Provided By - Chris Dinnan

I have worked for the Vermont Department of Corrections for over twenty-five years now, starting as a Volunteer Services Coordinator at the Marble Valley Regional Correctional Facility, then becoming a Community Resources Coordinator for both that facility and for the Rutland, Addison, and Bennington county probation and parole offices, and now serving as a Community Corrections Program Supervisor at Rutland probation and parole. Over that time, I have been privileged to both observe and participate in the blossoming of restorative justice practices in Vermont. In total, I have facilitated/coordinated well over fifty such applications in cases ranging from broken windows to broken lives. My focus below will be on the broken lives end of that spectrum and how restorative practices have impacted and, in the future, may impact more sentencing outcomes.

By way of background, my involvement in the restorative justice movement in Vermont has not been limited to the VT DOC, as I have also been able to coordinate/facilitate such practices further “upstream” in community justice centers, court diversion programs, the Department for Children and Families, and in middle and high schools. Within the VT DOC, these processes have been applied pre-charge through the state’s attorney’s office, presentence as part of the pre-sentence investigation, post-sentence as a condition of probation, pre-release from incarceration, and once, for instance, as part of a governor’s pardon investigation over twenty years after the criminal incident occurred.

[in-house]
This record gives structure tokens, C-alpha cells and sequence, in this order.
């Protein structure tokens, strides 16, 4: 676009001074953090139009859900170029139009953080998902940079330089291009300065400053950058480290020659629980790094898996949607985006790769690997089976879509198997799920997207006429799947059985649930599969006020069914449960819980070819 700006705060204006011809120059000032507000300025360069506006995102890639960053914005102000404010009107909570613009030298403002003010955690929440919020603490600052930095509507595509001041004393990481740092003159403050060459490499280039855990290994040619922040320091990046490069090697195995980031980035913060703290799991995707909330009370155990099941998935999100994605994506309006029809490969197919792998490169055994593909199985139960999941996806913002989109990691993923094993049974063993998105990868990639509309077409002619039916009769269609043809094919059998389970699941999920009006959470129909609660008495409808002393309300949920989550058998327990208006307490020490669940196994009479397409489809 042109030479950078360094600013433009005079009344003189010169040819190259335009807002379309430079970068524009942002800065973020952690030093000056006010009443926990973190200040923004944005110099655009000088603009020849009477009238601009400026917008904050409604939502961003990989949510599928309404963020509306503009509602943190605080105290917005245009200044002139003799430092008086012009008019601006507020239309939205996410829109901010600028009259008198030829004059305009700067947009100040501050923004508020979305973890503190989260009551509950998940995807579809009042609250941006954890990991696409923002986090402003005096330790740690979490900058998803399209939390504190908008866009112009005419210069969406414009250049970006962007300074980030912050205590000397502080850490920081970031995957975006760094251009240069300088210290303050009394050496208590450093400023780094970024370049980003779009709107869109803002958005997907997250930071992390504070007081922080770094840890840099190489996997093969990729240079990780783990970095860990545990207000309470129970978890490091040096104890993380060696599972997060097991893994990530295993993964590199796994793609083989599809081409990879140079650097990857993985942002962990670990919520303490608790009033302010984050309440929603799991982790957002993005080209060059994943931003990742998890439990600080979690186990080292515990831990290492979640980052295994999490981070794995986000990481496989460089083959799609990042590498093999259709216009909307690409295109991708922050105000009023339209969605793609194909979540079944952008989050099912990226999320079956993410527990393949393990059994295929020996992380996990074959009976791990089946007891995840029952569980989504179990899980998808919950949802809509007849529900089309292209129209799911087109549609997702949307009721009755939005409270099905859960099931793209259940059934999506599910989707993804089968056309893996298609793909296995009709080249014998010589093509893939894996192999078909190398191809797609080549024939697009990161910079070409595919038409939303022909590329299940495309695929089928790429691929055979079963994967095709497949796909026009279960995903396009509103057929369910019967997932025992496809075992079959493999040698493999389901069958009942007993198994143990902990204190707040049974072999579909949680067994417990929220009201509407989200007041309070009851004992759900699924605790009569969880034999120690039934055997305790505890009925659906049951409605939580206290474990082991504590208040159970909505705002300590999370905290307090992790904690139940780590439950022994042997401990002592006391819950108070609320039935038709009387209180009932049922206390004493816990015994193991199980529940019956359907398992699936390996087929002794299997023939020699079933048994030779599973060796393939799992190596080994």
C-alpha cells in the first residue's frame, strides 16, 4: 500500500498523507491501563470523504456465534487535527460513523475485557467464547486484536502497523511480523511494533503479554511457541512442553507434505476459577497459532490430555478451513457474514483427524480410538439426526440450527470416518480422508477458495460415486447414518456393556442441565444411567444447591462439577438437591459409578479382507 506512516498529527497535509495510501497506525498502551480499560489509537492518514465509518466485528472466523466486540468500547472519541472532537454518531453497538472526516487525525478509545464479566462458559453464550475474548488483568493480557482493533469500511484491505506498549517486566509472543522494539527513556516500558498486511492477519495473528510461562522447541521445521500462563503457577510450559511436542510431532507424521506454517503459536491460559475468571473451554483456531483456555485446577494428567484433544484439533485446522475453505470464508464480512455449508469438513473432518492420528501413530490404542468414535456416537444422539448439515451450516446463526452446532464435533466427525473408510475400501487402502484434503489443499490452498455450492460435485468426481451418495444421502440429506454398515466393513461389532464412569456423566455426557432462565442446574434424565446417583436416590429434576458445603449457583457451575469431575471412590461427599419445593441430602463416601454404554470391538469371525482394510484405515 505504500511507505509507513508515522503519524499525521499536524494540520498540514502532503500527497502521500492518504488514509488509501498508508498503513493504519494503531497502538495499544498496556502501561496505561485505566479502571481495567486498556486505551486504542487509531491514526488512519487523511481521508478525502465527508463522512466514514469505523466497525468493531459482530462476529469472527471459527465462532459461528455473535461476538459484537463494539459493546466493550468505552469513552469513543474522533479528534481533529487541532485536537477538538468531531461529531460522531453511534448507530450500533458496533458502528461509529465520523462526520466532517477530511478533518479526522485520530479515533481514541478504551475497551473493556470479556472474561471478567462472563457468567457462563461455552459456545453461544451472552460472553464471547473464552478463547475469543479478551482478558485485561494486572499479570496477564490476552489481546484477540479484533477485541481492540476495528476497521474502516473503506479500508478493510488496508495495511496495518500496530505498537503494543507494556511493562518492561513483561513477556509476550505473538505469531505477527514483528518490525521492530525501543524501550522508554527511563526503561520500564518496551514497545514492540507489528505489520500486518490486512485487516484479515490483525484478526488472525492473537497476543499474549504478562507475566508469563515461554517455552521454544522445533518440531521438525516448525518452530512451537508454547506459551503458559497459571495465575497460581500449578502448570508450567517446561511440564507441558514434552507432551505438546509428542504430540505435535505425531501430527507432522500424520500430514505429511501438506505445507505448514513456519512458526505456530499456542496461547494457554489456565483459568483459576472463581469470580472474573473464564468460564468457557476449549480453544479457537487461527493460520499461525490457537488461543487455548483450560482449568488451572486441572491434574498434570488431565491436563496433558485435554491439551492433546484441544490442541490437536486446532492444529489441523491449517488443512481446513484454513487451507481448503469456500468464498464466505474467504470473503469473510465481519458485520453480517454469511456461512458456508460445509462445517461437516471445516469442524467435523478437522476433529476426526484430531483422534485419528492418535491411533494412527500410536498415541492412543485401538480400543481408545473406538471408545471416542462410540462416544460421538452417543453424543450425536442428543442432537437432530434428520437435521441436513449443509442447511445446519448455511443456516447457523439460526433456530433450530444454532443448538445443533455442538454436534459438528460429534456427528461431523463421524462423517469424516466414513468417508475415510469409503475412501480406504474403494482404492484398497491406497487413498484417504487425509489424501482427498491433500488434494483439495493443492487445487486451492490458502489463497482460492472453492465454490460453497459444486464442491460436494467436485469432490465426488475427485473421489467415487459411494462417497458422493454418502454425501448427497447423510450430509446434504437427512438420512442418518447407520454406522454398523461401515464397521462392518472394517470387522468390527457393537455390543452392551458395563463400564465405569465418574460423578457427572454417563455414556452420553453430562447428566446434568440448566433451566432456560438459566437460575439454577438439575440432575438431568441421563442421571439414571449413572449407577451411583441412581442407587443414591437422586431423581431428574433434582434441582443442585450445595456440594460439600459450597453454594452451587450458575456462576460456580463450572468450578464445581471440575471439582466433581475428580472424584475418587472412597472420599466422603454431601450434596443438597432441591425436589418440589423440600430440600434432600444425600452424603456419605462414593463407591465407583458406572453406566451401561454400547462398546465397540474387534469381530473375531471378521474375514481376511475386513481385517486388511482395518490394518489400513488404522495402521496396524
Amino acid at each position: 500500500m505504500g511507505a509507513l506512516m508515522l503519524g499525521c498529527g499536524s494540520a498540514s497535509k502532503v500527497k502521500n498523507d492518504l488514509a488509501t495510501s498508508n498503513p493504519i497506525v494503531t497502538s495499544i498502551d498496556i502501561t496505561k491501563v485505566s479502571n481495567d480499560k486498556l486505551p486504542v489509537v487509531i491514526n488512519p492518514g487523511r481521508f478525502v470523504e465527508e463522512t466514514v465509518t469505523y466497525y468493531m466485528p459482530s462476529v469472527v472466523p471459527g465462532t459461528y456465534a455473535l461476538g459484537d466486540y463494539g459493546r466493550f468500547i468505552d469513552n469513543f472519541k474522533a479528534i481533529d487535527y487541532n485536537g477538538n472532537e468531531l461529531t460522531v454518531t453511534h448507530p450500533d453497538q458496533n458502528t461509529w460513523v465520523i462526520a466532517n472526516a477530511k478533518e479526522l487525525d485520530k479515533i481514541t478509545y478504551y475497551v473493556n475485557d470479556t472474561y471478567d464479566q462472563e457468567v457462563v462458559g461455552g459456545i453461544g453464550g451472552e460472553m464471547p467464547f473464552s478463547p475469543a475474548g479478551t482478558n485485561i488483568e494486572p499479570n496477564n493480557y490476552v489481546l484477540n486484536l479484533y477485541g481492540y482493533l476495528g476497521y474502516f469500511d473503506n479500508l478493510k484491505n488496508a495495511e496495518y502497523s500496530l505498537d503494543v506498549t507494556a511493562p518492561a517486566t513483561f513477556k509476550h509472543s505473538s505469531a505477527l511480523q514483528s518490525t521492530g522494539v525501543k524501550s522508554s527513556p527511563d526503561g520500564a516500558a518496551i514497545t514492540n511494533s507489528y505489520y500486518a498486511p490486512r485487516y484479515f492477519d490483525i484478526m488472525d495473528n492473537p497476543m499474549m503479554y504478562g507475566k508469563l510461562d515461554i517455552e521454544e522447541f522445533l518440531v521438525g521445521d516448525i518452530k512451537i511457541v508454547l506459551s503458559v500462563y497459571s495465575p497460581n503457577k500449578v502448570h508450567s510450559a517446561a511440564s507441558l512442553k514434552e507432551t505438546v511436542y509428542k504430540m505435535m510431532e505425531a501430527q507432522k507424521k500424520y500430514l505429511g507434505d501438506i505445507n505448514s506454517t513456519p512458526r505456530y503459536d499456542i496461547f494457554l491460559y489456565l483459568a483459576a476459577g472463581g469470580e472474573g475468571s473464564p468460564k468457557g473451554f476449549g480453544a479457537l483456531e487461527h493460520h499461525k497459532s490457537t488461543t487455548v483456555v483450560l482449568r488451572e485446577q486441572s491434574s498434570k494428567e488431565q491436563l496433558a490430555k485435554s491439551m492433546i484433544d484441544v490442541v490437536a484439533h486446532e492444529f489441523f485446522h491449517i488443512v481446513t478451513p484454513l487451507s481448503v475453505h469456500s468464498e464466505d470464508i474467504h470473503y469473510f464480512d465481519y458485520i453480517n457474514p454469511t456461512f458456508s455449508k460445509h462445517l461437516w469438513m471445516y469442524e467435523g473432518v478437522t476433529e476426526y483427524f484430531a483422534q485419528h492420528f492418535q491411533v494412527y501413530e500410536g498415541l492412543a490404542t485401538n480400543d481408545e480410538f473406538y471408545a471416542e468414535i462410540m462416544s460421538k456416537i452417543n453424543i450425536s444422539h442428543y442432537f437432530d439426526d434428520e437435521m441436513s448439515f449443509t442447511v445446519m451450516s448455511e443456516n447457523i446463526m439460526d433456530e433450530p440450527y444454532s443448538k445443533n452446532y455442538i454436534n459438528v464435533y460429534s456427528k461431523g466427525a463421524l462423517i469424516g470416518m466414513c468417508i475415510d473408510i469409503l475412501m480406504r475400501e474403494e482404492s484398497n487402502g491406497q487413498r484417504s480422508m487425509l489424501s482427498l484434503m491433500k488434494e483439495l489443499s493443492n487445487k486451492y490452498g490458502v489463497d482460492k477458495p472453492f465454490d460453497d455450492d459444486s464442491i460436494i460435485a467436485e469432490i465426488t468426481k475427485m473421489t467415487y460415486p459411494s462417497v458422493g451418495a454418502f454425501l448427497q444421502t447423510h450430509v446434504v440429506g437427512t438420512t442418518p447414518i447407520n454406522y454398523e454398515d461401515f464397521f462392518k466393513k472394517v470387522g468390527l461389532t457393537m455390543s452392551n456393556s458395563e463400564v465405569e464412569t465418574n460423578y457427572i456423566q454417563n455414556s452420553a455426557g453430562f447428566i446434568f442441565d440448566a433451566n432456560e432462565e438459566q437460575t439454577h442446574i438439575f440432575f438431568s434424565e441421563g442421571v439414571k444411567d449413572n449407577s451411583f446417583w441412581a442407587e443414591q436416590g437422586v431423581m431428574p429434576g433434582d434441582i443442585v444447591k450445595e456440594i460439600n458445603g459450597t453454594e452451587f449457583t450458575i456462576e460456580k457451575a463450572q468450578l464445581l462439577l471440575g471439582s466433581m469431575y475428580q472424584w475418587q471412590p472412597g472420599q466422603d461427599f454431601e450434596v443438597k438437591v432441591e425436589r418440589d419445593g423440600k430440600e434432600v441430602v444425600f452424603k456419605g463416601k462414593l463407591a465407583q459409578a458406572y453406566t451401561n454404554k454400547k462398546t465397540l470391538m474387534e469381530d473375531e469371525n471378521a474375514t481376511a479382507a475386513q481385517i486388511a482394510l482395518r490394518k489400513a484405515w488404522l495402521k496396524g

My first real exposure to restorative justice was a two-day training I attended about twenty years ago offered through VT DOC by the RealJustice organization, now the International Institute for Restorative Practices, out of Bethlehem, Pennsylvania. This training prepared practitioners to facilitate “family group conferences.” In fact, this was the first of many such trainings offered over the years in Vermont through VT DOC that have prepared hundreds of individuals to provide this service. Unfortunately, the systems were not in place at the time to take full advantage of this resource. Now, those systems have changed and appear poised for transformation.